Julia is the first 'Sesame Street' character with autism. See how she's bringing kids together.

Meet Julia, the first character with autism on "Sesame Street."

Julia (center) with Abby Cadabby and Elmo. Image by Sesame Workshop, used with permission.


She was introduced Wednesday as part of the Sesame Street and Autism: See Amazing in All Children campaign. Julia's story will be told online in a digital resource hub complete with videos, music, an interactive storybook, and printables geared toward kids ages 2 to 5.

The resources explain what it's like to have autism from the child's point of view.

Dr. Jeanette Betancourt, president of U.S. Social Impact for Sesame Workshop shared with People magazine why this perspective is so vital.

Image via Sesame Street in Communities.

"When we explain from a child's point of view that there are certain behaviors, such as slapping their hands or making noises, to express excitement or unhappiness, it helps younger children to understand how to interact with their autistic peers. It makes children more comfortable and therefor more inclusive."

With this new character, "Sesame Street" hopes to create empathy, raise awareness, and put an end to bullying.

According to the National Autism Association, kids with autism are particularly vulnerable to bullying due to potential differences in social interactions and motor and communication skills.


All GIFs via Sesame Street in Communities

But to encourage understanding and empathy, Julia and her fuzzy friends will celebrate what makes kids different and showcase the amazing things they have in common.

And how did they kick off the project? With a song of course!

"The Amazing Song," that is. It's the perfect way to welcome new friends to "Sesame Street," or your not-so-fictional neighborhood. And while it's tailor-made for kids, there are helpful lessons for us grown-ups, too.

♫ We all are still growing, we all need a hand. ♫

♫ We all need a friend who can understand. ♫

♫ We all are important and we all are okay. ♫

♫ We all are amazing, each in our own way. ♫

Young or young at heart, we're all touched by autism in some way.

1 in 68 children fall on the autism spectrum, so this is an issue affecting many families and communities. Resources like this can help us celebrate and encourage these amazing kids and be a supportive voice for inclusion and positive representation.

See the cheerful, heartfelt video for yourself. (Dare you not to smile!)

More
LUSH

Handmade cosmetics company Lush is putting its money where its mouth is and taking a bold step for climate change action.

On September 20 in the U.S. and September 27 in Canada, Lush will shut the doors of its 250 shops, e-commerce sites, manufacturing facilities, and headquarters for a day, in solidarity with the Global Climate Strike taking place around the world. Lush is encouraging its 5000+ employees "to join this critical movement and take a stand until global leaders are forced to face the climate crisis and enact change."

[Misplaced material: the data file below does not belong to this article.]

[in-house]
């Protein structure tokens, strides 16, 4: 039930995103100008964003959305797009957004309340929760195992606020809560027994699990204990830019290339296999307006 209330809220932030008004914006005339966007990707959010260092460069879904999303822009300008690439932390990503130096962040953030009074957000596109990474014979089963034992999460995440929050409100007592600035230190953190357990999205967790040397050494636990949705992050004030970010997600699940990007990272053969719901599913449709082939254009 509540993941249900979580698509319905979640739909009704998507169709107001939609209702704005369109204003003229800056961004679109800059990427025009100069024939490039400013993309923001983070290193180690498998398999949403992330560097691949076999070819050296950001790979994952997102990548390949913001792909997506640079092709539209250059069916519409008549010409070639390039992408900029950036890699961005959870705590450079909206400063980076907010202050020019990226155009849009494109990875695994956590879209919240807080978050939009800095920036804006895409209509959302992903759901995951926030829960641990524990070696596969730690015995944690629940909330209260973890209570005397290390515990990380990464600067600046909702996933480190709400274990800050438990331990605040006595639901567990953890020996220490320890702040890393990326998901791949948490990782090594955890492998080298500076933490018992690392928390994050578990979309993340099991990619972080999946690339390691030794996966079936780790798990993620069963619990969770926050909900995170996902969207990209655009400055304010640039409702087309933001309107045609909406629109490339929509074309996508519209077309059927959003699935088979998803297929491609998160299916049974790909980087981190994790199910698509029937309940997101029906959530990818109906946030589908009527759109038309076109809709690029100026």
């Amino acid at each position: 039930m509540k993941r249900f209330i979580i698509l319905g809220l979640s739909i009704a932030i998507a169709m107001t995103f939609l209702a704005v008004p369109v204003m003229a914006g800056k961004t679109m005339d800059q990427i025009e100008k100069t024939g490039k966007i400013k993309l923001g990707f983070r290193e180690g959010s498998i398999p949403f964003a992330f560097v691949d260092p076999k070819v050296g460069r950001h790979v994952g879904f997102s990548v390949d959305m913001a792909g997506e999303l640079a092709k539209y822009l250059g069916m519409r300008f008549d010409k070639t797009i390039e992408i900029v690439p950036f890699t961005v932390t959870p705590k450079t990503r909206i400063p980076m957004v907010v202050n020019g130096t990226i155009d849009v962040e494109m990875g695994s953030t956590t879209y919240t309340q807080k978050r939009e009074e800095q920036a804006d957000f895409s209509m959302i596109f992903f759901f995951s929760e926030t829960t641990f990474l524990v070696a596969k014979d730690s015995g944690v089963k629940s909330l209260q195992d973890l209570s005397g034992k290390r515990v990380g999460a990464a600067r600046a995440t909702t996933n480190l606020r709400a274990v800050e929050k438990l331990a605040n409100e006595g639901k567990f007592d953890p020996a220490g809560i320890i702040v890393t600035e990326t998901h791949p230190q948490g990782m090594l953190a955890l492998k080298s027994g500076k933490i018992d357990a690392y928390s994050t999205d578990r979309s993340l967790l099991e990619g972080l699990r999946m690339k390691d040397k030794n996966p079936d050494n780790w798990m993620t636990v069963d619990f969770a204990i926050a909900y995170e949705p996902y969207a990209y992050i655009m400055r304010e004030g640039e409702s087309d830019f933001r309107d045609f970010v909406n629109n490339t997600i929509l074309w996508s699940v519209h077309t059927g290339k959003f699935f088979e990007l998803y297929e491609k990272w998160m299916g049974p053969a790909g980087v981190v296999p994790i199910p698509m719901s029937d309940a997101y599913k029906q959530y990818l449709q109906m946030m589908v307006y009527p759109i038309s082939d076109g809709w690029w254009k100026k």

Keep Reading Show less
Planet
Photo by Annie Bolin on Unsplash

Recent tragic mass shootings in El Paso and Dayton have sparked a lot of conversation and action on the state level over the issue of gun control. But none may be as encouraging as the most recent one, in which 145 CEOs signed a letter urging the U.S. Senate to take action at their level.

Keep Reading Show less
popular

The fine folks at Forbes are currently falling all over themselves trying to clean up the mess they created by publishing their 2019 list of 100 Most Innovative Leaders.

The problem: The list included 99 men and one woman. For those not so good with the math, that means according to Forbes, only 1% of the country's most innovative leaders are female.

Have you ever watched a movie that's so abysmally bad that you wonder how it ever even got made? Where you think, "Hundreds and hundreds of people had to have been directly involved in the production of this film. Did any of them ever think to say, 'Hey, maybe we should just scrap this idea altogether?"

That's how it feels to see a list like this. So how did Forbes come up with these results?

Keep Reading Show less
Innovation

There's something delicious and addicting about those trendy recipe videos circulating online. You've seen them before: the quick and beautiful play-by-plays of mouthwatering dishes you wish you were eating at this very moment.

The recipes seem so simple and magical and get you thinking, "Maybe I can make that five-cheese bacon lasagna tonight." And before you know it, you're at the store loading up on Colby-Monterey Jack (or is that just me?).

For some families, though, the ingredients and final product look a little different. As part of Hunger Action Month, the hunger-relief organization Feeding America is using our obsession with cooking videos to highlight the reality many food-insecure families face when they sit down for dinner: hunger, and no food in sight.

By putting a twist on the bite-sized food videos all over the internet, they hope to raise awareness that hunger is an unacceptable reality for too many families.

Keep Reading Show less
Family
True
Gates Foundation: The Story of Food